Hi, this is KP Kwan. I am happy to see you in this comment area, as you have read through my recipe. I am glad to reply any questions and comments as soon as possible.

      • Nur Nadiah

        Hi, can I know the amount/quantity of each ingredient that you used? Thank you!

        • KP Kwan

          Hi Nadiah,
          The butter cake recipe with the amount is in the article. You can find it towards the end, after all the explanation.

          Thanks,

          KP Kwan

      • Koh

        Hi, kp kwan.I follow all step …but dunno why my butter cake still Got like cake is not rising at bottom.thx

        • KP Kwan

          Hi Koh,

          Thanks for reaching out for the butter cake.
          I know it may be difficult to follow the recipe as there are too many reasons for having a no fully risen cake. Since I am not there in person, I try to think of what might cause it and list soon as follow. Hope you might be able to spot out the reason.

          Base on what I know, the causes of the butter cake does not rise properly can be:
          1. Temperature is too low. The temperature as indicated on the oven might not be accurate. I have two ovens which have an actual temperature different from one to another. (I use an external thermometer to verify both.). If that is the case, try to add five to ten degrees next time when you bake it.
          2. Insufficient mixing. Mixing the butter, sugar, and egg will never be too long. Try mixing it until very fluffy and light help to raise the cake properly.
          3. Too little sugar. That is what I encounter before, and the cake turned out to have uncooked layers. But if you follow the recipe than this should not be the case.

          Hope this is useful to you.

      • Lin

        Hi Mr Kwan,

        I’m going to try your butter cake recipe but using two-thirds of the quantity, that is, 220g unsalted butter, 160g sugar, 200g flour, etc. However, instead of 220g butter, can I increase it to 250g for a more flavourful buttery taste? Just to be sure, with the reduced measure, I would need 200g eggs and 30g milk – this should translate to 4 medium eggs and 2 tablespoons of milk, right?

        I would also appreciate it if you could also advise me on the dimensions of the baking tin to use for this cake size. Thanks for much!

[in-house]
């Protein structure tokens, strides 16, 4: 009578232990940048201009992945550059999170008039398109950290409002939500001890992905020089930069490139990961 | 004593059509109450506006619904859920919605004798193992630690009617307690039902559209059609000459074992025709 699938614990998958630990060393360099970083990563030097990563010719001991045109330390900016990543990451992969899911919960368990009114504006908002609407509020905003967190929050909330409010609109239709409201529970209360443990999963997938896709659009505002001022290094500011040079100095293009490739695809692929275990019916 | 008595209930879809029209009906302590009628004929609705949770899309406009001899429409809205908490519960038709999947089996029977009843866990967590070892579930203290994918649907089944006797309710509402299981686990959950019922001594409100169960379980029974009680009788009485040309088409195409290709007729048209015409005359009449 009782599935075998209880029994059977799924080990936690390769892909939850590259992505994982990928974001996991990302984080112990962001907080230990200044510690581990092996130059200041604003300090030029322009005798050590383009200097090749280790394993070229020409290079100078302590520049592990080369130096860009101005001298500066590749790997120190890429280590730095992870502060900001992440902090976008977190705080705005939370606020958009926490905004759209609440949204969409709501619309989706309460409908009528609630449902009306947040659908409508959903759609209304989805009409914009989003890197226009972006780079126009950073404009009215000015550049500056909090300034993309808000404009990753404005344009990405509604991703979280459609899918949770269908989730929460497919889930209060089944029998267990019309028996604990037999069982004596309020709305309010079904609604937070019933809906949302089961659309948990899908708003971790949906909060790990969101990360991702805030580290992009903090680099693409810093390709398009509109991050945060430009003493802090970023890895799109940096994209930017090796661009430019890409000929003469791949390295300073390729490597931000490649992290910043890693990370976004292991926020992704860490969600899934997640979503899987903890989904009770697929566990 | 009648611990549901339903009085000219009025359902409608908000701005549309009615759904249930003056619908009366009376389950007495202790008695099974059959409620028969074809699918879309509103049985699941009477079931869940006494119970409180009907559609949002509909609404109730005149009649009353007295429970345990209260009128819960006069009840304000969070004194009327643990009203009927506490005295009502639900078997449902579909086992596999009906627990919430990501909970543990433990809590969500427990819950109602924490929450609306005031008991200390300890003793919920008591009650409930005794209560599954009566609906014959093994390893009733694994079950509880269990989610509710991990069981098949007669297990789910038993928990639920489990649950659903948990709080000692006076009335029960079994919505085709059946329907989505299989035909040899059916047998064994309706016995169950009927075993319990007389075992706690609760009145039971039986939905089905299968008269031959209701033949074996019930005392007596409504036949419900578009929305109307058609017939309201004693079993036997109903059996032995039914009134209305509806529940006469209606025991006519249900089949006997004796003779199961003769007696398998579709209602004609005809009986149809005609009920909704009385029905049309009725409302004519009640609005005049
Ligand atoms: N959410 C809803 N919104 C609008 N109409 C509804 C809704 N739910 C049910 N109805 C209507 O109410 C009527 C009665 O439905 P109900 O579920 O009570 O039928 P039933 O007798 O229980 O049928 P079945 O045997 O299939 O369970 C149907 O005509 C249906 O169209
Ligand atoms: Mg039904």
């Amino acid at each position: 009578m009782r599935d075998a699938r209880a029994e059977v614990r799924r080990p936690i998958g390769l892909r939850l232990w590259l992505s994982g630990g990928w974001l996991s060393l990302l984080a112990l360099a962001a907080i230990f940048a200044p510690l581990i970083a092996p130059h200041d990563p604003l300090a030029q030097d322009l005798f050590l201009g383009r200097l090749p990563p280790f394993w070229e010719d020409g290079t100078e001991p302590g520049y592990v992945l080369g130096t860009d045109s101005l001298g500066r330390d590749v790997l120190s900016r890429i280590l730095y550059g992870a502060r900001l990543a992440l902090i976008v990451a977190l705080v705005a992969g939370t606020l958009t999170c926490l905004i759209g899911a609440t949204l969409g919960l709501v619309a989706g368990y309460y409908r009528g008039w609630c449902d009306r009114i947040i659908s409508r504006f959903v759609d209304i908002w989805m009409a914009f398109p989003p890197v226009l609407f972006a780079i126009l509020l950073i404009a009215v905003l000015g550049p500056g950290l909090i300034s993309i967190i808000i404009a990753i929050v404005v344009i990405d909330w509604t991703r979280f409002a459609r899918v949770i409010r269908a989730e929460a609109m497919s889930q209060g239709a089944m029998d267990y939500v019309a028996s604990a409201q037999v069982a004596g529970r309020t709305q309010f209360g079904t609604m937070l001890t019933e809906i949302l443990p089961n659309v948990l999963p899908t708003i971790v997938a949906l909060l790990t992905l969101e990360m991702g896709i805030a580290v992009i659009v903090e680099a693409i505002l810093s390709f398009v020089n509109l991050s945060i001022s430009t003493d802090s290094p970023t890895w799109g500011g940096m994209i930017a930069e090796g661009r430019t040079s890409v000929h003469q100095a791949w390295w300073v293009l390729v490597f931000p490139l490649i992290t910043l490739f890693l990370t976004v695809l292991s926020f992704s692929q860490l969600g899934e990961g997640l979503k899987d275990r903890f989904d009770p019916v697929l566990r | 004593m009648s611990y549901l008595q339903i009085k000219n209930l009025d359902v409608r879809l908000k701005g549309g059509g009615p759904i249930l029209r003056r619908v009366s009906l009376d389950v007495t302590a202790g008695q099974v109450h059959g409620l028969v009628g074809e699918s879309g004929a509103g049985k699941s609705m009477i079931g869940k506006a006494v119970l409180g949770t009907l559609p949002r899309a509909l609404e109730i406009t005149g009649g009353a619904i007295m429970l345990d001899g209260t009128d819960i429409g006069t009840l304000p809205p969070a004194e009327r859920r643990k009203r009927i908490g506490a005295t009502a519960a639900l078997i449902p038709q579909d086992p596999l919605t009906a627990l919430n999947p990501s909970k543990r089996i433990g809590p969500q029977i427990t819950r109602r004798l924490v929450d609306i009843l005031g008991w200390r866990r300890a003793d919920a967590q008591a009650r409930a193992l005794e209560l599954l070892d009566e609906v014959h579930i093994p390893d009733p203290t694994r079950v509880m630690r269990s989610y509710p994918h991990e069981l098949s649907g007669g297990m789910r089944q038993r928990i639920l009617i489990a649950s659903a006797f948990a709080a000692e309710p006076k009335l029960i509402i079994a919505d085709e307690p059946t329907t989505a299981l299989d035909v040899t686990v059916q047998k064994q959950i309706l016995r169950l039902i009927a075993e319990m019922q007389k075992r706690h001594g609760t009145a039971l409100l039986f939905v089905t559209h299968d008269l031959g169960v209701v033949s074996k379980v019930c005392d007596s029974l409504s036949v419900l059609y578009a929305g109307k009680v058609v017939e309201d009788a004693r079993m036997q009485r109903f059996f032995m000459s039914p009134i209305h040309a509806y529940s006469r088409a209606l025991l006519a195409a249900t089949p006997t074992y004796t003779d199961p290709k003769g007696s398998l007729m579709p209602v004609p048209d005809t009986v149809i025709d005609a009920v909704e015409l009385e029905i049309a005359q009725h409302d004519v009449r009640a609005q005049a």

• KP Kwan

          I set up the butter cake recipe by following a +/- 20% rule. This means if the flour is 100%, then the butter should be at max 120 %, and liquid (egg plus milk) at max 120%.

          If I make a cake with 200g flour, I will use butter not more than 120% of 200g i.e. 240g. Similarly, the amount of liquid will be maxed at 240g too. Translated to 200g of egg plus 40 of milk maximum. Salt and baking powder should be 1% of flour i.e. 4g each.

          Any amount that is more (or less) than 20% of the flour is out of my comfort zone, as I need to make more testing to verify the stability and the texture of the cake.

          If you want to use 250g butter for more flavor, go for it and do let me know the outcome.

          I use the 8-inch square tin for the cake in the recipe. Since your is smaller, use the 6-inch square tin if you have.

          Thanks,

          KP Kwan

          • Lin

            Thanks so much for your reply and the useful tips and advice. I must say that I enjoyed reading your detailed but clear explanation about the butter cake in your website!

            • KP Kwan

              You are welcome, Lin. Wishing you all the success to make the butter cake.

    • s

      Hi KP Kwan. Your pictures look good. Did you happen to mention the size of the pan you used for the cake?

      • KP Kwan

        Hi S,
        I use 8-inch square cake pans. Weight before baking is 1.3kg and after baking is 1.1kg.
        I have added this information at the beginning of Step 6 in the guide.
        Thanks,
        KP Kwan

    • Gee

      Hi! If I were to use 8″ pan what will be the height?

      • KP Kwan

        The highest point of the butter cake is about 4 to 5 cm in the middle after baking.

    • Jin Fong

      Hi,

      Can I heat the butter melt into liquid and then beat them using wire whisk?

      Instead of beating butter with sugar, can I use egg to beat with sugar, is the texture is the same?

      Thanks.

      • KP Kwan

        I suggest you do not melt the butter. Here is the reason:

        The mixing method in this recipe is called creaming method. During the incorporation process, the friction between the crystalline sugar and the butter will form small air cells. Therefore, the batter will become light and fluffy and the volume increase.

        Butter that is too warm will not hold as much air and give as much volume as at room temperature (best at 21°C). As a result, the cake will become denser.